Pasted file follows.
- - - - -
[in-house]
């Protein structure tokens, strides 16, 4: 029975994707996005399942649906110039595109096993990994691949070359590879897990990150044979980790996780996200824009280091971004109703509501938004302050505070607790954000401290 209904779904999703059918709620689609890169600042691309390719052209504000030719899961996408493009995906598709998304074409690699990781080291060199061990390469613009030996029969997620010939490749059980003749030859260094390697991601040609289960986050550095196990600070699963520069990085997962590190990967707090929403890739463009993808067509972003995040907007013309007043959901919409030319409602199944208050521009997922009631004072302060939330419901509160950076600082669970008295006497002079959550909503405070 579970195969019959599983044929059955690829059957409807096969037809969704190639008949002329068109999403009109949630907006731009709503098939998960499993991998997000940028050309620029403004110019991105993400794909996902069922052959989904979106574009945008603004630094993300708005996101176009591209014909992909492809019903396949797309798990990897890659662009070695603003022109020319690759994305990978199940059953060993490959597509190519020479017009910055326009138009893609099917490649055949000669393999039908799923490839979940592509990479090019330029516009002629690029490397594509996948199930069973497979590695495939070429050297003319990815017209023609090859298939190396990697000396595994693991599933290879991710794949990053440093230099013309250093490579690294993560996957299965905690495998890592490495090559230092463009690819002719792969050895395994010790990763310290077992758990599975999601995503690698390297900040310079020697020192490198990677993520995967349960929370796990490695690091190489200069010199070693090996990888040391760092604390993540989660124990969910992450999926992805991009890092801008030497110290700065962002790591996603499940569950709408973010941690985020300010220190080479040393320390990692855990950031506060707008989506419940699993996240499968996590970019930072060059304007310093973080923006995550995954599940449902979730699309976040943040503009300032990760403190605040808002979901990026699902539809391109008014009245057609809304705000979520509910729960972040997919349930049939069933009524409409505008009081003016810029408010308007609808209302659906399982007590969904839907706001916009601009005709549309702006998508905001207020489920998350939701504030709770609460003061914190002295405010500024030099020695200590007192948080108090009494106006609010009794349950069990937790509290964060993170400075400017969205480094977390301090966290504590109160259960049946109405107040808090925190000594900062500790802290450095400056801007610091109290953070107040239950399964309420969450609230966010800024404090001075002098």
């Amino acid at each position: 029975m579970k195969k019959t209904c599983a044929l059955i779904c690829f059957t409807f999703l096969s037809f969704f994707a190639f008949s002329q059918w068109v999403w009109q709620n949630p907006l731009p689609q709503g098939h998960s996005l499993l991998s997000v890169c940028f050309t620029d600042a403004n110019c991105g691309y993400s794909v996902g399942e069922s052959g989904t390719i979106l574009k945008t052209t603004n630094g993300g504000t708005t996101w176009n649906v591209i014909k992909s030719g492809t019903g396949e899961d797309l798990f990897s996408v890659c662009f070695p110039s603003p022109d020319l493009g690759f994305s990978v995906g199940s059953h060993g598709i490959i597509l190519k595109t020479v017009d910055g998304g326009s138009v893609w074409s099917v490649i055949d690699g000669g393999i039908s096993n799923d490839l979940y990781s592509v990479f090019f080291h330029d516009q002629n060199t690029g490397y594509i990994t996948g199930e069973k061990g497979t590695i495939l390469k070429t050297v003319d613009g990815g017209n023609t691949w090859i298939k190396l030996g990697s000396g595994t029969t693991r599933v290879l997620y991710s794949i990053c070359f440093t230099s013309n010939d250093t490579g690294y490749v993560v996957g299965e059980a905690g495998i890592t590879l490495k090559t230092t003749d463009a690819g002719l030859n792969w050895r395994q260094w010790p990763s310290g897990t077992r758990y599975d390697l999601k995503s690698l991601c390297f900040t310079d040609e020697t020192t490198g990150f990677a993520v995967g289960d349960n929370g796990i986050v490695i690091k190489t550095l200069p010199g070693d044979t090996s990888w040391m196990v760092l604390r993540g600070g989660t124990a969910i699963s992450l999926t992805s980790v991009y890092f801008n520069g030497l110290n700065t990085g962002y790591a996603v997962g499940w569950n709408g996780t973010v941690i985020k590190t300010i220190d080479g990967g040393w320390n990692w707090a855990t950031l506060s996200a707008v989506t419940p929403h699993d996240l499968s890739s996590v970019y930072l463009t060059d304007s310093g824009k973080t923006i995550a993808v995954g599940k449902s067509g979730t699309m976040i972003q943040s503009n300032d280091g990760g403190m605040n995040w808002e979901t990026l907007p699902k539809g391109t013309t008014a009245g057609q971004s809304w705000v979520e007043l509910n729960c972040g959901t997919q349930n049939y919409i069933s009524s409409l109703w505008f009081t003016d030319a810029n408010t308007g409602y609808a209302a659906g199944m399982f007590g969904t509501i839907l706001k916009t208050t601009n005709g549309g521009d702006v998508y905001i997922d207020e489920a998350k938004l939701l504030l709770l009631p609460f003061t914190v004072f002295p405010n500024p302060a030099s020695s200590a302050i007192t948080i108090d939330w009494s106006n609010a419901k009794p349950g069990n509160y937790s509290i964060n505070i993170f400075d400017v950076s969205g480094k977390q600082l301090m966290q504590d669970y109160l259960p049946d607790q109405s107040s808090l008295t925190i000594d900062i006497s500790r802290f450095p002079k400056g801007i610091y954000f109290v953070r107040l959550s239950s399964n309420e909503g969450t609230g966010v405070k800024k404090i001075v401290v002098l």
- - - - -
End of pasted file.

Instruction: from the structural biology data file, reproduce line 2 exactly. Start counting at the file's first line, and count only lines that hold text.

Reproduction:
């Protein structure tokens, strides 16, 4: 029975994707996005399942649906110039595109096993990994691949070359590879897990990150044979980790996780996200824009280091971004109703509501938004302050505070607790954000401290 209904779904999703059918709620689609890169600042691309390719052209504000030719899961996408493009995906598709998304074409690699990781080291060199061990390469613009030996029969997620010939490749059980003749030859260094390697991601040609289960986050550095196990600070699963520069990085997962590190990967707090929403890739463009993808067509972003995040907007013309007043959901919409030319409602199944208050521009997922009631004072302060939330419901509160950076600082669970008295006497002079959550909503405070 579970195969019959599983044929059955690829059957409807096969037809969704190639008949002329068109999403009109949630907006731009709503098939998960499993991998997000940028050309620029403004110019991105993400794909996902069922052959989904979106574009945008603004630094993300708005996101176009591209014909992909492809019903396949797309798990990897890659662009070695603003022109020319690759994305990978199940059953060993490959597509190519020479017009910055326009138009893609099917490649055949000669393999039908799923490839979940592509990479090019330029516009002629690029490397594509996948199930069973497979590695495939070429050297003319990815017209023609090859298939190396990697000396595994693991599933290879991710794949990053440093230099013309250093490579690294993560996957299965905690495998890592490495090559230092463009690819002719792969050895395994010790990763310290077992758990599975999601995503690698390297900040310079020697020192490198990677993520995967349960929370796990490695690091190489200069010199070693090996990888040391760092604390993540989660124990969910992450999926992805991009890092801008030497110290700065962002790591996603499940569950709408973010941690985020300010220190080479040393320390990692855990950031506060707008989506419940699993996240499968996590970019930072060059304007310093973080923006995550995954599940449902979730699309976040943040503009300032990760403190605040808002979901990026699902539809391109008014009245057609809304705000979520509910729960972040997919349930049939069933009524409409505008009081003016810029408010308007609808209302659906399982007590969904839907706001916009601009005709549309702006998508905001207020489920998350939701504030709770609460003061914190002295405010500024030099020695200590007192948080108090009494106006609010009794349950069990937790509290964060993170400075400017969205480094977390301090966290504590109160259960049946109405107040808090925190000594900062500790802290450095400056801007610091109290953070107040239950399964309420969450609230966010800024404090001075002098």